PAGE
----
While his team-mates were celebrating, Jordan Henderson was busy consoling. The red flares had been lit, Kostas Tsimikas had set off on a lap of honor and Liverpool were headed for their supporters but their captain was nearer the halfway line, bent over a distraught Mason Mount. For the second time this season, a penalty miss decided a cup final between evenly-matched teams and this time Kepa Arrizabalaga had not ballooned a spot kick into orbit.
Rather, Mount had been denied by Alisson, joining Jerzy Dudek and Bruce Grobbelaar among the Liverpool goalkeepers who have secured silverware in shootouts. For Mount, however, this was a horribly familiar feeling. He has lost at Wembley in finals from the Championship play-offs to Euro 2020, via the Carabao Cup and now three FA Cups. He could be forgiven for wishing the 2024 Champions League final were not being staged at England’s national stadium. He is on course for a clean sweep of silver medals from his trips here.
The nature of such occasions means someone has to be the fall guy. In a sense, there were two: Cesar Azpilicueta has had one of the great Chelsea careers but his omission from the starting line-up was an indication of a dip in form and that the younger, rawer legs of Trevoh Chalobah were instead trusted against Luis Diaz. Off the bench, the captain seemed a safe choice to take the second spot kick. I have clipped the outside of the post; it felt another sign that his powers of reliability were diminishing.
For him, a cameo came without saving graces. For Mount, the preceding two hours offered evidence of excellence. I found a diving Alisson with his spot-kick after evading his outfield colleagues. He used the channels either side of Henderson and showed the ability to link up with Christian Pulisic and the overlapping wing-backs alike. Thomas Muller was nicknamed the Raumdeuter, the interpreter of space. Mount’s origins in Portsmouth may prevent him from sharing that nickname but, if Thomas Tuchel reverts to his native tongue, he may find few better ways of describing a player with an uncanny ability to pop up unchecked.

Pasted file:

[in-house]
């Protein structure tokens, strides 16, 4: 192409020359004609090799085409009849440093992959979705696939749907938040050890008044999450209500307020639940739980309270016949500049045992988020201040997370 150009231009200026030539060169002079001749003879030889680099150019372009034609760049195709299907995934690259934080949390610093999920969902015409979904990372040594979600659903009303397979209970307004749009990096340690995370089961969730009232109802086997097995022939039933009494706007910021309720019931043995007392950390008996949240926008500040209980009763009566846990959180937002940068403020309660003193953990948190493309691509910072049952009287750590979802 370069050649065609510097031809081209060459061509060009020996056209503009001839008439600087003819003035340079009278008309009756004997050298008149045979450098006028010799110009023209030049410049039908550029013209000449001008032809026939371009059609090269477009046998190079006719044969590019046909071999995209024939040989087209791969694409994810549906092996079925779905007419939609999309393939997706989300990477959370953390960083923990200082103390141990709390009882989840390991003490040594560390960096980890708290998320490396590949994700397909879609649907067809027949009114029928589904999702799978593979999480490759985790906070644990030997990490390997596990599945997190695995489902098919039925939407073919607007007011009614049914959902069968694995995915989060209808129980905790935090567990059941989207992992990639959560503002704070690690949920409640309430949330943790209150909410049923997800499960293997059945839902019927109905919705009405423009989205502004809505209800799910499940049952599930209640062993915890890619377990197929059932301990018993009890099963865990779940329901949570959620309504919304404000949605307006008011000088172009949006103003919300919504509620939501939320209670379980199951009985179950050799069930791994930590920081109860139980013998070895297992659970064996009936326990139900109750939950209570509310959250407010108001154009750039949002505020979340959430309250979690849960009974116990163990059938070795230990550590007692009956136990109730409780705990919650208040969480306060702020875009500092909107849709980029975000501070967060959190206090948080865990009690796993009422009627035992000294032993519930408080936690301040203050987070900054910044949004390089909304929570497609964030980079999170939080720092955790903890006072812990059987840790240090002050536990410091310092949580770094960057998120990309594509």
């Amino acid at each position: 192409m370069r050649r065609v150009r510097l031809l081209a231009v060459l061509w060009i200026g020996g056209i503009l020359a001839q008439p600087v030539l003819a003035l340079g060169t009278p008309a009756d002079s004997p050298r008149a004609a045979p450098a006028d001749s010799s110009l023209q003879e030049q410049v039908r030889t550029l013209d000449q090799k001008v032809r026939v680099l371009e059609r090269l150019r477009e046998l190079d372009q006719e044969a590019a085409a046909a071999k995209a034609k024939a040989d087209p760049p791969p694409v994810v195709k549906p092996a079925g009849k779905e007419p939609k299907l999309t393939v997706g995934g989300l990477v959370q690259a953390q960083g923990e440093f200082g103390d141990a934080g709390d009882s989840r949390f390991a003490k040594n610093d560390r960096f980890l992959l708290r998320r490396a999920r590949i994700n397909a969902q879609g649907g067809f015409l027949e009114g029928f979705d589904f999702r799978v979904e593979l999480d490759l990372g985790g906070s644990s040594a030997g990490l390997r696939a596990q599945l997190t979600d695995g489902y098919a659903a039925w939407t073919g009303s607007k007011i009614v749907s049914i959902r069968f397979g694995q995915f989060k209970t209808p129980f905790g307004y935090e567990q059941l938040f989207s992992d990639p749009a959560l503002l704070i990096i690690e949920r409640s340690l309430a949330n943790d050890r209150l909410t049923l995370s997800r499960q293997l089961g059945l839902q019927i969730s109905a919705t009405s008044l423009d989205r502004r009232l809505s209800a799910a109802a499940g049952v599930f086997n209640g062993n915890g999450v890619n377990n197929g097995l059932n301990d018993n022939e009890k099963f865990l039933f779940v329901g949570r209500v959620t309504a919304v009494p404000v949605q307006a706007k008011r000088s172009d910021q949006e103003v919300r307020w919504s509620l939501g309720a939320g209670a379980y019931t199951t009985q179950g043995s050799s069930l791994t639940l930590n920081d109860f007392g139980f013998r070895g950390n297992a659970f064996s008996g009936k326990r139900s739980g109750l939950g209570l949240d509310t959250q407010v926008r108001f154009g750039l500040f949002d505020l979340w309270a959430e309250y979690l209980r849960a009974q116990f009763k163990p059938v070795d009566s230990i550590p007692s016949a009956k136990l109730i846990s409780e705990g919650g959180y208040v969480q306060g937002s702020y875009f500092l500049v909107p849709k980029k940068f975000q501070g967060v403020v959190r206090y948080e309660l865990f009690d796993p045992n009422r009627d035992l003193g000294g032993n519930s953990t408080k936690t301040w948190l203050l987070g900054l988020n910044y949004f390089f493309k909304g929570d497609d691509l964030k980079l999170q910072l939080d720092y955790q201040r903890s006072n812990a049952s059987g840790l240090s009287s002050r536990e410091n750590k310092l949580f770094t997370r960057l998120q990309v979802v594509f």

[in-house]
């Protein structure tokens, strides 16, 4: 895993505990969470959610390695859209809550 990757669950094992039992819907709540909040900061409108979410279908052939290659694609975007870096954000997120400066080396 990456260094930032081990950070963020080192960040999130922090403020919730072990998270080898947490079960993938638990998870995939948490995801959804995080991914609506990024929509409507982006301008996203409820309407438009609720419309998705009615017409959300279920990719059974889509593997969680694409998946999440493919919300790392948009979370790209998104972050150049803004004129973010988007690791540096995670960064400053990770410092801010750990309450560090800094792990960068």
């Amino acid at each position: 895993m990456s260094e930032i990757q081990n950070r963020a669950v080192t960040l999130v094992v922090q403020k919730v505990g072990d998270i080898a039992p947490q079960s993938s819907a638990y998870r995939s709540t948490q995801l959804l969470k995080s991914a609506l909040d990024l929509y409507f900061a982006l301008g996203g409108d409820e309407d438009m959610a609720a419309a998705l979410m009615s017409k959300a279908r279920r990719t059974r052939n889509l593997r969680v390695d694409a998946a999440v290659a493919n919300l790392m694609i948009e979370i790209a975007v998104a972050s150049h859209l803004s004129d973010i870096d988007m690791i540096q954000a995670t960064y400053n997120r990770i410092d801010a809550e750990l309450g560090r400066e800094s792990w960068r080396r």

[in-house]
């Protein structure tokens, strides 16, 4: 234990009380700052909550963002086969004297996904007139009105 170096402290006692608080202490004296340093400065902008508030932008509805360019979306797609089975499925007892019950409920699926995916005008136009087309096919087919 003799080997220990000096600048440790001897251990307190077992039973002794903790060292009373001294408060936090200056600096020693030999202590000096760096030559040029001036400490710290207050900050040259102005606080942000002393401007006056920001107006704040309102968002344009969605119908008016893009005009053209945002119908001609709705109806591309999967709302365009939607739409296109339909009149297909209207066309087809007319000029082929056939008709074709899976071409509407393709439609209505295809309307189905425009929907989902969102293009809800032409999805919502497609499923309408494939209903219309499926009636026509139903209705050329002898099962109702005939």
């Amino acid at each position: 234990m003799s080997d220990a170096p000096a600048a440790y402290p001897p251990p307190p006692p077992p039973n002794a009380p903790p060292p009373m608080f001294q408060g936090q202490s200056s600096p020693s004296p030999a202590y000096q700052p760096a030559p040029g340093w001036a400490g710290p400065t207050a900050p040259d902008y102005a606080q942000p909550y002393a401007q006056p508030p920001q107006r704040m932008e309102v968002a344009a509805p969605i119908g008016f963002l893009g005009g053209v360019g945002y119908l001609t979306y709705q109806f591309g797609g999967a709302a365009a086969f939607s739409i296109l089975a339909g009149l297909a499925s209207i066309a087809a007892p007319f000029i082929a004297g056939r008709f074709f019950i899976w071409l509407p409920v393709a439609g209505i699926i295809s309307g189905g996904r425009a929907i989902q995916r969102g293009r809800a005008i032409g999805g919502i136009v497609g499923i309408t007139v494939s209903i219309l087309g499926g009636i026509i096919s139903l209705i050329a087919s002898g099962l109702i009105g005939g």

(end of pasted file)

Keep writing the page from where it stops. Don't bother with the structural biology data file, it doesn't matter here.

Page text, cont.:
He had teed up Pulisic for perhaps Chelsea’s best chance; if Mount missed chances in the Carabao Cup final, this time the American was the one with the profligate streak. But he often plays well against Liverpool and each had brought Chelsea back into the game with his cleverness after Liverpool buffeted them for the first 15 minutes.
Chelsea’s resilience comes in many forms and, remarkably for a club who were long seen as a billionaire’s plaything, it has come to be their defining characteristic. Liverpool have won two trophies at their expense this season. In another respect, however, they cannot shake them off.
The quadruple chasers have recorded a different sort of quartet against the outgoing champions of Europe: a draw at Anfield and another at Stamford Bridge in the league, a Carabao Cup final where they were still level after 120 minutes and again in an FA Cup final. After 420 minutes, the only thing to separate them this season is penalties. Jurgen Klopp can feel prophetic even when he is being light-hearted. He had joked it would go to extra time and it did. Perhaps it was inevitable: Tuchel can cancel out a predecessor at Mainz and Dortmund in everything except the artificial drama of the shootout.
There can be an unlikely element to their resistance. The back three feel an odd alliance but they registered a clean sheet. Antonio Rudiger is a talismanic presence but he is heading off to Real Madrid. Thiago Silva is nearer his 38th birthday than his 37th. Trevoh Chalobah is the newcomer who, a couple of years ago, was playing in midfield for a Huddersfield team battling relegation to League One. He had a torrid start against Diaz and yet outlasted him, departing after 105 minutes after passing a test of character.
Tuchel made a still later change with the shootout in mind, summoning not Arrizabalaga but Ross Barkley, whose first kick of a ball in first-team football in 2022 was to convert. Embarrassment averted for the manager, who risked looking too clever for his own good after substituting Ruben Loftus-Cheek a mere 14 minutes after bringing him on, but glory still evaded Chelsea in a first final in the post-Abramovich era.
As Todd Boehly’s takeover has not yet been completed, maybe this is the Nadine Dorries interregnum, the club with a short-term license to operate from the government losing out in another national institution. And yet, for all the instability behind the scenes, there remains something quintessentially Chelsea about them.
Over a decade, Azpilicueta has helped forge that identity. Mount is likely to continue it. But a year after the Englishman created the goal in the Champions League final and the Spaniard lifted the trophy, each inadvertently helped make a different kind of history as Chelsea became the first side to lose three consecutive FA Cup finals.
George Holan is chief editor at Plainsmen Post and has articles published in many notable publications in the last decade.